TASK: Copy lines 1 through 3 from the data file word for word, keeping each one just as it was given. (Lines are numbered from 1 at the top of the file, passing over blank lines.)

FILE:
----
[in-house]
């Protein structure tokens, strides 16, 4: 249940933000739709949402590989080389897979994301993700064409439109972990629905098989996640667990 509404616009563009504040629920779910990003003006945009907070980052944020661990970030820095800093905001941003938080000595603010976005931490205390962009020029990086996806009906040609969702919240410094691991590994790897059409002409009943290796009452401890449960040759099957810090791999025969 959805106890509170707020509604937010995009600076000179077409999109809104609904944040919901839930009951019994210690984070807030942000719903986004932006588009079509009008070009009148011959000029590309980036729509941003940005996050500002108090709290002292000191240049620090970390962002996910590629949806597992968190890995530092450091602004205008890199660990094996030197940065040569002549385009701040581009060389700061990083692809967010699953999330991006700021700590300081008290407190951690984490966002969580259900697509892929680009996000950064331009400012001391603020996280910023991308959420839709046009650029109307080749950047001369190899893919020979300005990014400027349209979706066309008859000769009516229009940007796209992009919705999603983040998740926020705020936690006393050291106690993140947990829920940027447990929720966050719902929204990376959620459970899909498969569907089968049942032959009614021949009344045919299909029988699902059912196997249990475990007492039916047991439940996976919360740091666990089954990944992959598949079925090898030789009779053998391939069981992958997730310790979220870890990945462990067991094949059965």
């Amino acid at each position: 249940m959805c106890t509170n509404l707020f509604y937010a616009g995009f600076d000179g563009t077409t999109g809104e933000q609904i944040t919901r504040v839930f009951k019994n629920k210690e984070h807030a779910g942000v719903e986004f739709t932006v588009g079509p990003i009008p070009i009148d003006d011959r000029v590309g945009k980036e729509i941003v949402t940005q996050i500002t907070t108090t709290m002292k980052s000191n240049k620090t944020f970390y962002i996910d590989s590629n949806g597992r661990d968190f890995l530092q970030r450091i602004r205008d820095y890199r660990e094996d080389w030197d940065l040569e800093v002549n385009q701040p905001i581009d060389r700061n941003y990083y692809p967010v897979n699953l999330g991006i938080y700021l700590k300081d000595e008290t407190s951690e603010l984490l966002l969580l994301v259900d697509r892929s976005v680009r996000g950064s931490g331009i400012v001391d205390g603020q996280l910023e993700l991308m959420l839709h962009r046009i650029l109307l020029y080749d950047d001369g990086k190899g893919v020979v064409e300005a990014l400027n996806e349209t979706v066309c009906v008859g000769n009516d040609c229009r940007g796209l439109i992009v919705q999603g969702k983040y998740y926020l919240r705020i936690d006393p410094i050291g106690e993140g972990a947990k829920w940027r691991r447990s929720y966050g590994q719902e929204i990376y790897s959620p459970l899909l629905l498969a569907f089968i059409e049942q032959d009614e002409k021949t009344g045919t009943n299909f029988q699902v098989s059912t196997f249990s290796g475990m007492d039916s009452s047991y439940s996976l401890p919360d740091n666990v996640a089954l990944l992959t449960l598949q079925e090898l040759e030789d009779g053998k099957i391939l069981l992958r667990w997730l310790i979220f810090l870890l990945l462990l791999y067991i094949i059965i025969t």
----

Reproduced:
[in-house]
């Protein structure tokens, strides 16, 4: 249940933000739709949402590989080389897979994301993700064409439109972990629905098989996640667990 509404616009563009504040629920779910990003003006945009907070980052944020661990970030820095800093905001941003938080000595603010976005931490205390962009020029990086996806009906040609969702919240410094691991590994790897059409002409009943290796009452401890449960040759099957810090791999025969 959805106890509170707020509604937010995009600076000179077409999109809104609904944040919901839930009951019994210690984070807030942000719903986004932006588009079509009008070009009148011959000029590309980036729509941003940005996050500002108090709290002292000191240049620090970390962002996910590629949806597992968190890995530092450091602004205008890199660990094996030197940065040569002549385009701040581009060389700061990083692809967010699953999330991006700021700590300081008290407190951690984490966002969580259900697509892929680009996000950064331009400012001391603020996280910023991308959420839709046009650029109307080749950047001369190899893919020979300005990014400027349209979706066309008859000769009516229009940007796209992009919705999603983040998740926020705020936690006393050291106690993140947990829920940027447990929720966050719902929204990376959620459970899909498969569907089968049942032959009614021949009344045919299909029988699902059912196997249990475990007492039916047991439940996976919360740091666990089954990944992959598949079925090898030789009779053998391939069981992958997730310790979220870890990945462990067991094949059965």
């Amino acid at each position: 249940m959805c106890t509170n509404l707020f509604y937010a616009g995009f600076d000179g563009t077409t999109g809104e933000q609904i944040t919901r504040v839930f009951k019994n629920k210690e984070h807030a779910g942000v719903e986004f739709t932006v588009g079509p990003i009008p070009i009148d003006d011959r000029v590309g945009k980036e729509i941003v949402t940005q996050i500002t907070t108090t709290m002292k980052s000191n240049k620090t944020f970390y962002i996910d590989s590629n949806g597992r661990d968190f890995l530092q970030r450091i602004r205008d820095y890199r660990e094996d080389w030197d940065l040569e800093v002549n385009q701040p905001i581009d060389r700061n941003y990083y692809p967010v897979n699953l999330g991006i938080y700021l700590k300081d000595e008290t407190s951690e603010l984490l966002l969580l994301v259900d697509r892929s976005v680009r996000g950064s931490g331009i400012v001391d205390g603020q996280l910023e993700l991308m959420l839709h962009r046009i650029l109307l020029y080749d950047d001369g990086k190899g893919v020979v064409e300005a990014l400027n996806e349209t979706v066309c009906v008859g000769n009516d040609c229009r940007g796209l439109i992009v919705q999603g969702k983040y998740y926020l919240r705020i936690d006393p410094i050291g106690e993140g972990a947990k829920w940027r691991r447990s929720y966050g590994q719902e929204i990376y790897s959620p459970l899909l629905l498969a569907f089968i059409e049942q032959d009614e002409k021949t009344g045919t009943n299909f029988q699902v098989s059912t196997f249990s290796g475990m007492d039916s009452s047991y439940s996976l401890p919360d740091n666990v996640a089954l990944l992959t449960l598949q079925e090898l040759e030789d009779g053998k099957i391939l069981l992958r667990w997730l310790i979220f810090l870890l990945l462990l791999y067991i094949i059965i025969t």